Arbuscular Mycorrhizal Fungi Colonization Response to Fertilization of Kernza ®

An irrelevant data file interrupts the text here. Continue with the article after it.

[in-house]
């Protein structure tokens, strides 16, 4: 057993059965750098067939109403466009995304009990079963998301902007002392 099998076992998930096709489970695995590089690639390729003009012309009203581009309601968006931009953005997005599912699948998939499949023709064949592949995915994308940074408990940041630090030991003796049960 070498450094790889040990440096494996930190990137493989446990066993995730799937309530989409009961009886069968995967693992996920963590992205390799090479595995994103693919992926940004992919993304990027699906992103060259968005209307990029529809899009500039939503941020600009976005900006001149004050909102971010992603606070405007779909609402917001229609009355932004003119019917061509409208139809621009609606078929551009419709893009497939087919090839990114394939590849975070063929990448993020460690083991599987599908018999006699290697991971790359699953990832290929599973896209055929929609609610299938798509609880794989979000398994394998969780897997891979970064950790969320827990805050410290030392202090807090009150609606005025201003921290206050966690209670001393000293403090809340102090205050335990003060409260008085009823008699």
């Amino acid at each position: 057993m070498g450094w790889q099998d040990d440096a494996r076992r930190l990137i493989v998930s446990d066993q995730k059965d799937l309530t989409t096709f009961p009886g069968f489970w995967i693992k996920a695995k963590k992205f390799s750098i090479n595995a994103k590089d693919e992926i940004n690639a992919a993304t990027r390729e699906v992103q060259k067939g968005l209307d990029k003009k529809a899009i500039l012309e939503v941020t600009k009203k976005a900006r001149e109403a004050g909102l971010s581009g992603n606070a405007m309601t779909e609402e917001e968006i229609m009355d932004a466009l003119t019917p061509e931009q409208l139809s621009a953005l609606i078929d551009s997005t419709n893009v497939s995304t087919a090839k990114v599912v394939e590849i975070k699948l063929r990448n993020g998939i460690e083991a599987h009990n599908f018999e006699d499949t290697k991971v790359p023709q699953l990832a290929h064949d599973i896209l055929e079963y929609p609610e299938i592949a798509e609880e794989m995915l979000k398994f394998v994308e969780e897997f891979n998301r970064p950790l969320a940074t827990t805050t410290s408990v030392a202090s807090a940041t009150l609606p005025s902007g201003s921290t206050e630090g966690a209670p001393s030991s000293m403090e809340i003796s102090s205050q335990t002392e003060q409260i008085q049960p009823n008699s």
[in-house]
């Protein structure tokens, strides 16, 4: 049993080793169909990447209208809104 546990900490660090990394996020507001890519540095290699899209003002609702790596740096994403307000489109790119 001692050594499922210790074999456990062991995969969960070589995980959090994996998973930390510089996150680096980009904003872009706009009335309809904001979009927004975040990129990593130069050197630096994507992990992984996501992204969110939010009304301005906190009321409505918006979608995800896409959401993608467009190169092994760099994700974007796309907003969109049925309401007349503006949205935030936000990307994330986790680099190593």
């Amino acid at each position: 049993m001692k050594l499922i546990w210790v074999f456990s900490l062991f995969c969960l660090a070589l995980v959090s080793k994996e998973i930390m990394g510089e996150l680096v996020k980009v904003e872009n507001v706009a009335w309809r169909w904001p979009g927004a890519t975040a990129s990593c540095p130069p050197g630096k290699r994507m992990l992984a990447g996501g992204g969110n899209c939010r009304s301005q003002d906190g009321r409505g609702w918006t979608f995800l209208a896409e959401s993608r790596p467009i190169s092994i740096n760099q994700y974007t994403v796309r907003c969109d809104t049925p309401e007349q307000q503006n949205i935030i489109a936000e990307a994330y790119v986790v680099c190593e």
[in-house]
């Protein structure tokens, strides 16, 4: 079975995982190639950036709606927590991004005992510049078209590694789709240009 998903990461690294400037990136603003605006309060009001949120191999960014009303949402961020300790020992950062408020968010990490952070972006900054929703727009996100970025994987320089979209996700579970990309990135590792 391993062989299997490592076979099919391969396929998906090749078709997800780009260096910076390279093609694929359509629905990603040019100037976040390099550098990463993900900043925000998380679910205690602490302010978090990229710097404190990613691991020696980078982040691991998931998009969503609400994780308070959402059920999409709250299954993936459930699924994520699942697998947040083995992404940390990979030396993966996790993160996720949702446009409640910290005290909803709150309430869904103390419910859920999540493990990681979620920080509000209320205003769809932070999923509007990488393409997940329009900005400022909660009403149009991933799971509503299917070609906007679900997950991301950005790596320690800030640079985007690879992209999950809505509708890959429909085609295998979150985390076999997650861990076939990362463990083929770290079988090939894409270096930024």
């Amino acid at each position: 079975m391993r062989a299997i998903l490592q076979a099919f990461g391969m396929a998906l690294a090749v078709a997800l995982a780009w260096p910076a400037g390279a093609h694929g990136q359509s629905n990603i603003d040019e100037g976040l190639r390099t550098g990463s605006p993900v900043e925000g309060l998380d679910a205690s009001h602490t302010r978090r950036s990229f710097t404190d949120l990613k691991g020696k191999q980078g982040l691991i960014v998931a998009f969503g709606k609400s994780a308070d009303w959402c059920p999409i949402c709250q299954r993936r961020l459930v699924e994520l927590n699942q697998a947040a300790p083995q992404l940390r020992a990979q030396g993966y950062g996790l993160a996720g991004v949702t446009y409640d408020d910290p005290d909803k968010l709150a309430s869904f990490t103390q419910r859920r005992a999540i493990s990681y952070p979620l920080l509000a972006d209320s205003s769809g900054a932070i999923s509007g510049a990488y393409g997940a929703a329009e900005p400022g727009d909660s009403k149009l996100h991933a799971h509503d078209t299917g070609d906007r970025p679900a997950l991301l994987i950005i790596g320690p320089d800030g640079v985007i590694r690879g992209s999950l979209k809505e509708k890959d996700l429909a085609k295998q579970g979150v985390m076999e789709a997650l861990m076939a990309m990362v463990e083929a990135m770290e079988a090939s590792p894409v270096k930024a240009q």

Kernza® is a wheat alternative harvested from the perennial intermediate wheatgrass (Thinopyrum intermedium). It’s notable as a perennial grain for upholding and in some cases improving key soil health metrics including preventing nutrient runoff and erosion through its extensive root system and year-round soil coverage. Arbuscular Mycorrhizal Fungi (AMF) are known contributors to soil health improving soil aggregate structure through the secretion of a glycoprotein called glomalin. Plants use AMF to access nutrients such as nitrogen and phosphorus from beyond the zone of depletion supplying them with carbon in return. However, AMF are known to be limited by nitrogen and phosphorus in cropping systems. This works presents fungal response to five different combinations of nitrogen, phosphorus, and potassium fertilizer in year two of Kernza® growth to determine what treatments are optimal for AMF colonization. The treatments included fertilizers of N-P-K (lbs/acre) values of 0-50-150, 80-50-150, 160-50-0, 80-0-150, and and organic fertilization of 160-0-0. By analyzing permanganate oxidizable carbon pools, labile carbon concentrations from first year to second year growth were determined. Glomalin and glomalin-like proteins from year two were quantified using the autoclave extractable protein method, and AMF colonies were observed from second year growth by using a root staining technique. The results found statistically insignificant data between treatment methods for all analysis. Labile carbon was determined to increase overall treatments from 2021 to 2022 samples. This project will serve as a reference for future fertilizer-based AMF colonization experiments, and the widespread commercialization of Kernza®.